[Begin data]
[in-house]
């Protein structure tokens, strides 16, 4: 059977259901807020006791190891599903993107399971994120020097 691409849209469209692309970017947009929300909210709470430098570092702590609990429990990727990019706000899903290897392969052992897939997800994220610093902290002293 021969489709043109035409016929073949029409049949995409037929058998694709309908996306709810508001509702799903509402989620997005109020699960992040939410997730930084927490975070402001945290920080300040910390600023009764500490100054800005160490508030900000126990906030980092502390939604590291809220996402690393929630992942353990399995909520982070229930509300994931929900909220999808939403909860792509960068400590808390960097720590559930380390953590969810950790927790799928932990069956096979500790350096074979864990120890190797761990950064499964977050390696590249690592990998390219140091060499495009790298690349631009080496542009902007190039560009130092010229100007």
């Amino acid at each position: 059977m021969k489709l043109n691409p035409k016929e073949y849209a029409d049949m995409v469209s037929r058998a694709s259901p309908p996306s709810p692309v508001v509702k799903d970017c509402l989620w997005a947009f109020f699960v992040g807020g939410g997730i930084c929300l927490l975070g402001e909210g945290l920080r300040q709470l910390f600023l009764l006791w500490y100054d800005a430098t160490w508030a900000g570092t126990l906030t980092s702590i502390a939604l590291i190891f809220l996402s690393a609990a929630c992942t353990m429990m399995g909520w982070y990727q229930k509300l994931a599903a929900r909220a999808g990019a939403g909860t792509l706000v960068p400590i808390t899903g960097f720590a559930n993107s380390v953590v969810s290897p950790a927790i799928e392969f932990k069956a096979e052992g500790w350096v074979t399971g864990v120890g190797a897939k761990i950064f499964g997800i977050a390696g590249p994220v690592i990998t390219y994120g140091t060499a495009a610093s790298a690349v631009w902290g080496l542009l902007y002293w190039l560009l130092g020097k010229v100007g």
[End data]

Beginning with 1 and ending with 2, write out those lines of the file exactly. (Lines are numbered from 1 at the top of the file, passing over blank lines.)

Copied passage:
[in-house]
């Protein structure tokens, strides 16, 4: 059977259901807020006791190891599903993107399971994120020097 691409849209469209692309970017947009929300909210709470430098570092702590609990429990990727990019706000899903290897392969052992897939997800994220610093902290002293 021969489709043109035409016929073949029409049949995409037929058998694709309908996306709810508001509702799903509402989620997005109020699960992040939410997730930084927490975070402001945290920080300040910390600023009764500490100054800005160490508030900000126990906030980092502390939604590291809220996402690393929630992942353990399995909520982070229930509300994931929900909220999808939403909860792509960068400590808390960097720590559930380390953590969810950790927790799928932990069956096979500790350096074979864990120890190797761990950064499964977050390696590249690592990998390219140091060499495009790298690349631009080496542009902007190039560009130092010229100007």